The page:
In this guide, you will learn what the 9/80 schedule is, how to find out whether it is a fit for your business, the pros and cons it offers, and best practices for its implementation.
The 9/80 schedule is a two-week work schedule that compresses the same number of work hours (80hrs) into nine days rather than ten. With the 9/80 work schedule, employees gain an extra day off work every two weeks.
It aims to reorganize when we work to enhance employee productivity and engagement while also improving work-life balance.
There are multiple ways businesses can implement the 9/80 schedule. The most common involves eight 9 hour days, one 8 hour day, and one extra day off every two weeks (often on a Friday). For example:
44 hours worked
36 hours worked
The Covid-19 pandemic transformed how companies operate, with a huge shift towards homeworking and hybrid models.
Although much of the world is getting back to normal, for many businesses, the way they manage employees is unlikely to revert to pre-pandemic approaches.
Research shows post-pandemic employees are looking for much more flexibility in their work schedules and a better way of balancing their work and personal lives. The EY 2021 Work Reimagined Employee Survey found over half of employees (54%) would consider quitting their jobs if employers did not afford some flexibility in where and when they work.
For many employees, the pandemic exposed the downsides of the standard 5-day/40-hour workweek, the unhealthy work-life balance, and the potential for burnout it can produce. As a result, alternative approaches to work schedules are gaining popularity, with the 9/80 schedule at the forefront.
Businesses are showing it has the potential to improve employee motivation, boost productivity, and ensure engagement, offering more value to businesses and greater flexibility for employees.
Transitioning to a 9/80 schedule affects the whole company and often requires significant organizational change.
Therefore, it’s important to understand if it will be a good fit for your business and employees before implementation.
While there is not a simple answer, there are several areas to consider. The most important being:
The industry you operate in and the business model you utilize are huge factors determining whether the 9/80 schedule is a good or bad routine for your employees.
Before considering any move, you should ask the following questions regarding your business:
The 9/80 schedule offers additional benefits and is simpler to implement when staff can work the same hours with the same day off every two weeks.
However, this is not available to many industries and is often only applicable to businesses with knowledge-based workforces (as opposed to manual labor or service industries) where the company’s output depends on independent contributions from each employee.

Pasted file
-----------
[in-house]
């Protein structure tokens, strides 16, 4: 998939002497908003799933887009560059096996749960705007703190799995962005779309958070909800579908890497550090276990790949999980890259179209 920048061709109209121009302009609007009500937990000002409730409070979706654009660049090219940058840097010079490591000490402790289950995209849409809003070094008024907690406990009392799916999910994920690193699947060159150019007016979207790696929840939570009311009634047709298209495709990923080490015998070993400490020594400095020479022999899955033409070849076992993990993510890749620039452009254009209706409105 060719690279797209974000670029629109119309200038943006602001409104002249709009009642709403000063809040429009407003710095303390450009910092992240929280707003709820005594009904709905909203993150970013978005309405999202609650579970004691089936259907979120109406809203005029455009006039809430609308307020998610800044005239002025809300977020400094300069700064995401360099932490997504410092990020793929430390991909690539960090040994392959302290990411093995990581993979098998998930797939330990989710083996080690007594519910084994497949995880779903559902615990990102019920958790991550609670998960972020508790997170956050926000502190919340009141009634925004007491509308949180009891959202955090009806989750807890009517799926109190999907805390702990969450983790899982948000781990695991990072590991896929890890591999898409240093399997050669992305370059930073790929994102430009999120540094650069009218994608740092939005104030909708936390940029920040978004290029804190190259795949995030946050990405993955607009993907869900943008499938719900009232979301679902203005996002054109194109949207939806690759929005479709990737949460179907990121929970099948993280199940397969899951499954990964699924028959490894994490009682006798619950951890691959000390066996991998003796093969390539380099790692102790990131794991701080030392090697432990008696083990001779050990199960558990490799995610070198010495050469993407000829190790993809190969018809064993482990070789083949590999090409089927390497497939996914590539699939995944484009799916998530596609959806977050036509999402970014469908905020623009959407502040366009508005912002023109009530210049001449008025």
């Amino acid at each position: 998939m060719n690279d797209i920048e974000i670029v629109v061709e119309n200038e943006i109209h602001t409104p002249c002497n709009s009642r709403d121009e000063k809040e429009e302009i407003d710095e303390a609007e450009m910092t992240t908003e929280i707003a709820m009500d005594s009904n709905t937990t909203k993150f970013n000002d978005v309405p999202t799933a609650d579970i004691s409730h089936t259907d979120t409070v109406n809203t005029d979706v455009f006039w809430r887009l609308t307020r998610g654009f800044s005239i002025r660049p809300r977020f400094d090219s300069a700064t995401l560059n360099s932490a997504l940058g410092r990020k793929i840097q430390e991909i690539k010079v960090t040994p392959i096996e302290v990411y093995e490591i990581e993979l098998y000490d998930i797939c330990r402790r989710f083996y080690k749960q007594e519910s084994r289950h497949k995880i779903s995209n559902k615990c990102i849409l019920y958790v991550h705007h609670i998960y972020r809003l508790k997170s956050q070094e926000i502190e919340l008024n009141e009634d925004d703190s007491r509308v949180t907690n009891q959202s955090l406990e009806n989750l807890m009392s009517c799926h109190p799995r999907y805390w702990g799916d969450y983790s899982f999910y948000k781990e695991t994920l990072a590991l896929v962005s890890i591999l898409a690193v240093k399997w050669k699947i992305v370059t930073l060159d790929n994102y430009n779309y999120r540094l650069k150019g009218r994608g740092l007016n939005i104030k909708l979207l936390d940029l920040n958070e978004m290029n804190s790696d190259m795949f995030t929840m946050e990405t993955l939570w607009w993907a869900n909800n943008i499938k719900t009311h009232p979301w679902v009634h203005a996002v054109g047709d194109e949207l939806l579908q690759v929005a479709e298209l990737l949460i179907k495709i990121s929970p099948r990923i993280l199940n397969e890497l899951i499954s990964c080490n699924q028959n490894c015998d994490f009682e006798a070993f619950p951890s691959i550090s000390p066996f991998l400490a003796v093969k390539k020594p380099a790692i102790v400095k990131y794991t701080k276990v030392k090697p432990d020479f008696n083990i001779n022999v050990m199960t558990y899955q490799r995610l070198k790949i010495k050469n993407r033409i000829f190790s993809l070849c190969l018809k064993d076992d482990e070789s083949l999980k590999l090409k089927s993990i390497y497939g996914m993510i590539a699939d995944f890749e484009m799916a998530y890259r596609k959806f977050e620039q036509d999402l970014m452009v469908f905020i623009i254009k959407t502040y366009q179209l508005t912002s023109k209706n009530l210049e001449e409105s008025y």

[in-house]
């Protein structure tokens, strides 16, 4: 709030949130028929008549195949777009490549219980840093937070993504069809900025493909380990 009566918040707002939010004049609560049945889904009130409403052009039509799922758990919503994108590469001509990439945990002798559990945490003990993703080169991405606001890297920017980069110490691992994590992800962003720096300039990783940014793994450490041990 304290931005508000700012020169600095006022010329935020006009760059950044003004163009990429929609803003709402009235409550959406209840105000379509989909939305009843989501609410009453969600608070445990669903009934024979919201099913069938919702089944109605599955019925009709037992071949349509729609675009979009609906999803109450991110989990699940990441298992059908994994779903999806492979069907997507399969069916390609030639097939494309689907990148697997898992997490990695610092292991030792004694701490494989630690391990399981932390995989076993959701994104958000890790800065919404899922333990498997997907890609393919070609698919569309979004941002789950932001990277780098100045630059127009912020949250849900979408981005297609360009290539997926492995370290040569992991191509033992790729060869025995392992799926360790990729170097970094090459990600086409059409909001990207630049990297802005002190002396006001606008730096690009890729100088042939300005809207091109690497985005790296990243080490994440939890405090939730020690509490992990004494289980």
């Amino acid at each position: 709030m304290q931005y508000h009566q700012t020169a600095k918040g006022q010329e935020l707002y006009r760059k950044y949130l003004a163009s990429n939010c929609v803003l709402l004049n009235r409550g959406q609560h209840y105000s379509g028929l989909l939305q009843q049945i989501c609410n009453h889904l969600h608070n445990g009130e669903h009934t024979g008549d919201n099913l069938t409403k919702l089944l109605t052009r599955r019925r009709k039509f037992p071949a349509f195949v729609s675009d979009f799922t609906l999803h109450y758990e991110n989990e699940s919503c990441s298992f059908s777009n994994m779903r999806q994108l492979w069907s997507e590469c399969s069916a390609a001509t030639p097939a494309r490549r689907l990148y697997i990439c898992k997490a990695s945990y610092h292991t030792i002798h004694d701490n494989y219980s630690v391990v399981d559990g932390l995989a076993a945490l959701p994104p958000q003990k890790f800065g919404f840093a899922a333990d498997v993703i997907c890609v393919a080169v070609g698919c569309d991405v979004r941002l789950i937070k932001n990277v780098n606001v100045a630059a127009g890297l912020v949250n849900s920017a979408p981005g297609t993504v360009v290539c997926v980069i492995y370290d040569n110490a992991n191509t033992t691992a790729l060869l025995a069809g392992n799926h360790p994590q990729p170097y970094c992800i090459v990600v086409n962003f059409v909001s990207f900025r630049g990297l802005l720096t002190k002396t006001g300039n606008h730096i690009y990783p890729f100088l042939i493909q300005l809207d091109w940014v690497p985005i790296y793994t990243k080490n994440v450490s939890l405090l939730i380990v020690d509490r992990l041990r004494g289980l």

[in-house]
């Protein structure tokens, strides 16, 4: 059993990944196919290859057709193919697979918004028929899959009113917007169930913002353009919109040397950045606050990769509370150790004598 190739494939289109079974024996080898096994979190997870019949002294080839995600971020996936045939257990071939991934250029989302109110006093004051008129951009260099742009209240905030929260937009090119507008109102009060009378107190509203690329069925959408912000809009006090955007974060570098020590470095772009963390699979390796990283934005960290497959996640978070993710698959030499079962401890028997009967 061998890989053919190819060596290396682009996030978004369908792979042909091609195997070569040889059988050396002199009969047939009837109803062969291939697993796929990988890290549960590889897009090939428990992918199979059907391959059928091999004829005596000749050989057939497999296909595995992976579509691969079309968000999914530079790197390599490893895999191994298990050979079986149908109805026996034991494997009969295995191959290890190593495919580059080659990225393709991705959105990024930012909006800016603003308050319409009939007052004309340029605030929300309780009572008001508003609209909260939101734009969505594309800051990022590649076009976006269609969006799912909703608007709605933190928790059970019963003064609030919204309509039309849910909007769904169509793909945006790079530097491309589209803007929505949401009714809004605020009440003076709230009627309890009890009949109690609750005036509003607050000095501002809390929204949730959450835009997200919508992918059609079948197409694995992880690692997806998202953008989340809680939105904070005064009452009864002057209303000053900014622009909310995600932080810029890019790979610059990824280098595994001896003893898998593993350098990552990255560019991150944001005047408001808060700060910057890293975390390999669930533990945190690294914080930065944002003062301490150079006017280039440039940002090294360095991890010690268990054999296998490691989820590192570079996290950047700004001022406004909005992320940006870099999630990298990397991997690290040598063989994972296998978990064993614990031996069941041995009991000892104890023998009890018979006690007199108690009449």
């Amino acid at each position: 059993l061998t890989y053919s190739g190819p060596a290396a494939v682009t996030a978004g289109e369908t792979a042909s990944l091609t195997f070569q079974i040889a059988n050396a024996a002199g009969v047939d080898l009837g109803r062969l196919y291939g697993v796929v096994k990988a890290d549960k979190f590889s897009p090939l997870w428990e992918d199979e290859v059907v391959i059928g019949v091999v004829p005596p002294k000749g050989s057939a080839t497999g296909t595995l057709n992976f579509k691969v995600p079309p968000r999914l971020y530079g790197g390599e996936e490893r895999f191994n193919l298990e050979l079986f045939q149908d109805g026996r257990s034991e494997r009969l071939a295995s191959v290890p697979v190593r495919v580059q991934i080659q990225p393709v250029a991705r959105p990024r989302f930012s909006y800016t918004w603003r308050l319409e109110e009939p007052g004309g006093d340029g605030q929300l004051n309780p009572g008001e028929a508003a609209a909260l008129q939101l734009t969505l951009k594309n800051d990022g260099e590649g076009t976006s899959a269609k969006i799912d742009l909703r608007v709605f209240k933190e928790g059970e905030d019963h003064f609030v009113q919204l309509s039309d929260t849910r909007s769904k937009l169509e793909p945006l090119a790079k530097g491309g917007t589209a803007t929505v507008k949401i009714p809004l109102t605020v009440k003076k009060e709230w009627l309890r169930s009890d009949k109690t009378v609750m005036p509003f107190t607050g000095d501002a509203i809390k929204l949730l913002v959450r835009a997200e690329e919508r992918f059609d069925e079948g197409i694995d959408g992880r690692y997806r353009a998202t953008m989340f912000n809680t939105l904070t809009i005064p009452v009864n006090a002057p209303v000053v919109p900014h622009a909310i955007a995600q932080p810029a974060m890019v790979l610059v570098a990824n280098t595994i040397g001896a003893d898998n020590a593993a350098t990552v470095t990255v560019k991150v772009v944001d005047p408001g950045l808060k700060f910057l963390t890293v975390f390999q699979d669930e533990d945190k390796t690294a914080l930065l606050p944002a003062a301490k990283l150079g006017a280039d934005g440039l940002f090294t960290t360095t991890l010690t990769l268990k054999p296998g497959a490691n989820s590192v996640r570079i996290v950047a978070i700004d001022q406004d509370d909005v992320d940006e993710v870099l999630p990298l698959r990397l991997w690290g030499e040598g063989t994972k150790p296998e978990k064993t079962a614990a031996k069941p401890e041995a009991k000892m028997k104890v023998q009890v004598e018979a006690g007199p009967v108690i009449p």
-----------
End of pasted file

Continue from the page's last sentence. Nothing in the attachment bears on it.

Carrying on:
Assuming they schedule tasks and deadlines accordingly, there is little downside for these businesses to operate for nine days every two weeks instead of ten. In addition, a fixed day off for the entire workforce means the business can close entirely for a day, resulting in cost savings.
Examples of workforces best suited to the 9/80 schedule include:
Examples of industries where the 9/80 schedule can be more challenging include:
Companies operating in these sectors require:
Implementing new flexible work schedules is more problematic but not impossible in these instances.
It requires significant effort and organization with the implementation of different days off for each employee to maintain staffing levels throughout the week that match output.
Before undertaking the transition, you need a detailed consultation with your entire workforce, including higher management, to gather the thoughts and opinions of everyone involved.
Understanding your workforce is vital to the success of the 9/80 schedule. You need to know how your employees work best, when they are most productive, and their preferences for their work schedule.
You also must provide and communicate information about the new schedule such that they are informed about all the changes.
Perhaps the new schedule works better for some staff members than others. Maybe there are specific departments that are a better fit.
Transitioning to the 9/80 schedule doesn’t have to be a company-wide simultaneous process.
It can often help to run trial schemes for specific cohorts of employees or departments. Often hesitant employees can change their minds when seeing colleagues leave for a three-day weekend.
The bottom line for businesses looking at the 9/80 schedule is, “will this get more out of my workforce?” Knowing if it is beneficial for your business means gathering information and opinions from the employees it will affect.
Implementing the 9/80 requires significant resources. You will need:
One of the most complicated aspects of the 9/80 schedule is ensuring you don’t have to pay overtime due to workweeks that total more than 40 hours.
This requires payroll structures to adapt to the new schedule, ensuring no staffing cost increases.
Additional payroll complications can arise from sick pay and holiday/vacation time. Therefore, businesses must have capable HR departments to maintain clear and defined procedures for dealing with non-uniform work hours.
Arranging work hours according to the 9/80 schedule can significantly benefit employee productivity, morale, engagement, and motivation.
With an extra day off every two weeks, employees get more time away from the office to focus on themselves, making them more refreshed and ready to work when they are back on the clock.
Employees are now placing a greater emphasis on flexibility.
This includes hybrid models and more working from home, but it also means alternative schedules.
The 9/80 schedule offers a good balance between maintaining a fixed, manageable schedule for employers while allowing employees greater flexibility with extended periods away from the office.
Businesses strictly adhering to traditional work structures and schedules are finding it harder to recruit and retain staff.